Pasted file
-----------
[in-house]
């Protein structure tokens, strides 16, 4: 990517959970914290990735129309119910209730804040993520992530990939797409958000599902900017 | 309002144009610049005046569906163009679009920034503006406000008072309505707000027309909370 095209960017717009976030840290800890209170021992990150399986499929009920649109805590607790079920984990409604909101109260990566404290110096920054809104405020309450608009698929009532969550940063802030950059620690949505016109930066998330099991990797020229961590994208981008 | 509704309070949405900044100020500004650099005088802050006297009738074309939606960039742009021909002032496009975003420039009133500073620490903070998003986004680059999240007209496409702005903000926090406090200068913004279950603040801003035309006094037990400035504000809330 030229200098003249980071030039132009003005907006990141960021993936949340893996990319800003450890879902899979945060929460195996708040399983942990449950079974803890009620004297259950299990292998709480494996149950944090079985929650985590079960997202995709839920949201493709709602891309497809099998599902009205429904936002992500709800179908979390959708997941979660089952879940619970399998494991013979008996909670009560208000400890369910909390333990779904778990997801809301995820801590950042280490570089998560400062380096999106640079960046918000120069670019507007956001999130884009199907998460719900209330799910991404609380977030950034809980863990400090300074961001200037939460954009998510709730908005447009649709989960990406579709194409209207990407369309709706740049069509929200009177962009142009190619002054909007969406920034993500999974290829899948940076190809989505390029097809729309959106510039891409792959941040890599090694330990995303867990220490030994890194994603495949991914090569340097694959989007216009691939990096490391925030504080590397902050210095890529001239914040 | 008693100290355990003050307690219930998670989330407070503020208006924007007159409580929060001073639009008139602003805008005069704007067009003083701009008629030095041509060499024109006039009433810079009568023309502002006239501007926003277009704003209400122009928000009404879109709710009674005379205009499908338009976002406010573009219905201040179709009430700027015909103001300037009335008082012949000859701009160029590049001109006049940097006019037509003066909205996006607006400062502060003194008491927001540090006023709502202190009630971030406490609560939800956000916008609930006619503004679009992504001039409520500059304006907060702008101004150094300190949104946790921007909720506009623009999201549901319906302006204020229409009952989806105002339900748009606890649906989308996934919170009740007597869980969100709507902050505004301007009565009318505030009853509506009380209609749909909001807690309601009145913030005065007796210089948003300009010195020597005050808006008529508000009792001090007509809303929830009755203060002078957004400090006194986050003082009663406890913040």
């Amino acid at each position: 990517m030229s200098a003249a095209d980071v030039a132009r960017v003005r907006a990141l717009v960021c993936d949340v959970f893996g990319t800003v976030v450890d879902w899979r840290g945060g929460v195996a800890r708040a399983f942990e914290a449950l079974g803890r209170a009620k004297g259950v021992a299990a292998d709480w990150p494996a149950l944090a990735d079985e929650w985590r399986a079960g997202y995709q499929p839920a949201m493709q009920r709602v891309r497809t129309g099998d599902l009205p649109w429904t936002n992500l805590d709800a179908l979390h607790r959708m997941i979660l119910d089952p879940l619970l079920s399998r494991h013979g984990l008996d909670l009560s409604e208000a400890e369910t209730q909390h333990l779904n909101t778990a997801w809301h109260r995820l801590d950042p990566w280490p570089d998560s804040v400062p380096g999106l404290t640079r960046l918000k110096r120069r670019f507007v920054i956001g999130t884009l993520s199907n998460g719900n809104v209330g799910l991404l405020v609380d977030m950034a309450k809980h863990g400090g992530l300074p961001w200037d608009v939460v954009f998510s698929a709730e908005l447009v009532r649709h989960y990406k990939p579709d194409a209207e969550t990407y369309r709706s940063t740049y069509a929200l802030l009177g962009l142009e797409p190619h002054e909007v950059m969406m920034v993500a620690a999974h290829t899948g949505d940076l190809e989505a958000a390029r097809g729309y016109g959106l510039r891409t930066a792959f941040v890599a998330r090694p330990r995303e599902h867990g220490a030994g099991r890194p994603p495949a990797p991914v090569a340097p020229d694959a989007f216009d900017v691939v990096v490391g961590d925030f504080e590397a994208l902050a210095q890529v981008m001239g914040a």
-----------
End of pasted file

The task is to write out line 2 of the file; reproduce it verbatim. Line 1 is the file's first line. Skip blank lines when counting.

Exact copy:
């Protein structure tokens, strides 16, 4: 990517959970914290990735129309119910209730804040993520992530990939797409958000599902900017 | 309002144009610049005046569906163009679009920034503006406000008072309505707000027309909370 095209960017717009976030840290800890209170021992990150399986499929009920649109805590607790079920984990409604909101109260990566404290110096920054809104405020309450608009698929009532969550940063802030950059620690949505016109930066998330099991990797020229961590994208981008 | 509704309070949405900044100020500004650099005088802050006297009738074309939606960039742009021909002032496009975003420039009133500073620490903070998003986004680059999240007209496409702005903000926090406090200068913004279950603040801003035309006094037990400035504000809330 030229200098003249980071030039132009003005907006990141960021993936949340893996990319800003450890879902899979945060929460195996708040399983942990449950079974803890009620004297259950299990292998709480494996149950944090079985929650985590079960997202995709839920949201493709709602891309497809099998599902009205429904936002992500709800179908979390959708997941979660089952879940619970399998494991013979008996909670009560208000400890369910909390333990779904778990997801809301995820801590950042280490570089998560400062380096999106640079960046918000120069670019507007956001999130884009199907998460719900209330799910991404609380977030950034809980863990400090300074961001200037939460954009998510709730908005447009649709989960990406579709194409209207990407369309709706740049069509929200009177962009142009190619002054909007969406920034993500999974290829899948940076190809989505390029097809729309959106510039891409792959941040890599090694330990995303867990220490030994890194994603495949991914090569340097694959989007216009691939990096490391925030504080590397902050210095890529001239914040 | 008693100290355990003050307690219930998670989330407070503020208006924007007159409580929060001073639009008139602003805008005069704007067009003083701009008629030095041509060499024109006039009433810079009568023309502002006239501007926003277009704003209400122009928000009404879109709710009674005379205009499908338009976002406010573009219905201040179709009430700027015909103001300037009335008082012949000859701009160029590049001109006049940097006019037509003066909205996006607006400062502060003194008491927001540090006023709502202190009630971030406490609560939800956000916008609930006619503004679009992504001039409520500059304006907060702008101004150094300190949104946790921007909720506009623009999201549901319906302006204020229409009952989806105002339900748009606890649906989308996934919170009740007597869980969100709507902050505004301007009565009318505030009853509506009380209609749909909001807690309601009145913030005065007796210089948003300009010195020597005050808006008529508000009792001090007509809303929830009755203060002078957004400090006194986050003082009663406890913040």